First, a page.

“It’s a step in the right direction that HHS has finally mandated hospitals obtain written consent for these invasive examinations,” Mace said. “The fact that doctors were conducting these exams on women under anesthesia without their consent or medical need is simply unacceptable.”

Bruce said that while medical professionals do not intend any harm in conducting intimate examinations on unconscious patients, research has uncovered how these practices can have a negative impact on medical students as well.

“When medical students participate in these unconsented exams, they often experience moral distress for having done something they felt was ethically impermissible,” she said. “They felt they had no choice except to comply because of pressure from their institution. Over time, some students develop moral erosion. They may devalue the importance of informed consent, and this shift in belief extends across all patient care, not just pelvic and prostate exams.”Lori Bruce

In addition, several research studies have shown that if asked for permission to conduct an extra training exam, about 90% of patients will agree, Bruce said.

“We have been risking the mental health of patients and putting students and everyone in the room watching through this moral angst for no reason,” Bruce said. “Recent studies demonstrate that obtaining explicit consent improves clinicians’ relationship with their patients.”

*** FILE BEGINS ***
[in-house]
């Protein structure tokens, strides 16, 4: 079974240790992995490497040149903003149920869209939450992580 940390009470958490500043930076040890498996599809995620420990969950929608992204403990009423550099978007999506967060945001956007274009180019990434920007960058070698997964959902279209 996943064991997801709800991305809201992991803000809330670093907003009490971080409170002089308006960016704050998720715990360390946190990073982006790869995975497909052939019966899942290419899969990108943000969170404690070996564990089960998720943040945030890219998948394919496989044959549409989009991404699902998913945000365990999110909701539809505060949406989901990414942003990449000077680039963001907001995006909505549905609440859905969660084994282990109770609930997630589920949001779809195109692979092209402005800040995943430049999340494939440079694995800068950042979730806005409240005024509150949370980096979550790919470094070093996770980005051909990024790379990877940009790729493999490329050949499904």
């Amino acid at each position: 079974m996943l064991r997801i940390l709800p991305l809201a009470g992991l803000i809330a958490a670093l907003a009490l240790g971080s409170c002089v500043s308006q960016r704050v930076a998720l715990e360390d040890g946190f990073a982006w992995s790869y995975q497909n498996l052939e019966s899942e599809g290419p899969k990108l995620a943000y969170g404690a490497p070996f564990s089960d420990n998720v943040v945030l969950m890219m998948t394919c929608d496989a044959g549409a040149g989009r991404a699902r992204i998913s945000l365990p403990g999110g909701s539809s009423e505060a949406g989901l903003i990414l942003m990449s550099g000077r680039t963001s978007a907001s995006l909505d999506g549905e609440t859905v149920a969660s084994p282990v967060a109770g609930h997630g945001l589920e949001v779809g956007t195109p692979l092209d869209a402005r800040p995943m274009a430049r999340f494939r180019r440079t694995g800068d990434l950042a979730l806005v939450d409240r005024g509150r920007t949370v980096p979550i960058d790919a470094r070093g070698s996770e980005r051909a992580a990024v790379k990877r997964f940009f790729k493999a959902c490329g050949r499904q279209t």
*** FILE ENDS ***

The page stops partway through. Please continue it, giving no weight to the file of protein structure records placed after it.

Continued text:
Connecticut State Rep. Josh Elliot (D-Hamden) recruited Bruce to help inform the Public Health Committee and overcome what he called inertia over the informed consent bill in the years before it eventually passed.

“The biggest problem is that doctors in the state were coming out and saying this was not a problem and this law would cause more problems than it would solve,” Elliot said. “Being able to undercut that argument with specific figures and surveys was necessary. This wouldn’t have happened without Lori’s help.”

Other states followed with similar laws, Bruce said, and she is unaware of any institution reporting significant harm in their ability to train the next generation of medical providers.

ISPS Director Alan Gerber, Sterling Professor of Political Science, praised Bruce for demonstrating how science can inform effective, ethical policy.

“Lori and Interdisciplinary Center for Bioethics Director Stephen Latham exemplify the ideals we strive to uphold at ISPS,” Gerber said. “The Connecticut law and new HHS guidance on consent for intimate medical exams show how expertise, tenacity, and collaboration can culminate in more sensitive and thoughtful practices for everyone.”

Bruce agreed and hopes that the lessons of this overdue correction will reverberate to other areas of medical research and practice.

“Ethical medicine is reliant on good data,” she said. “When we don’t know exactly what is happening, it is challenging to write an ethical law.”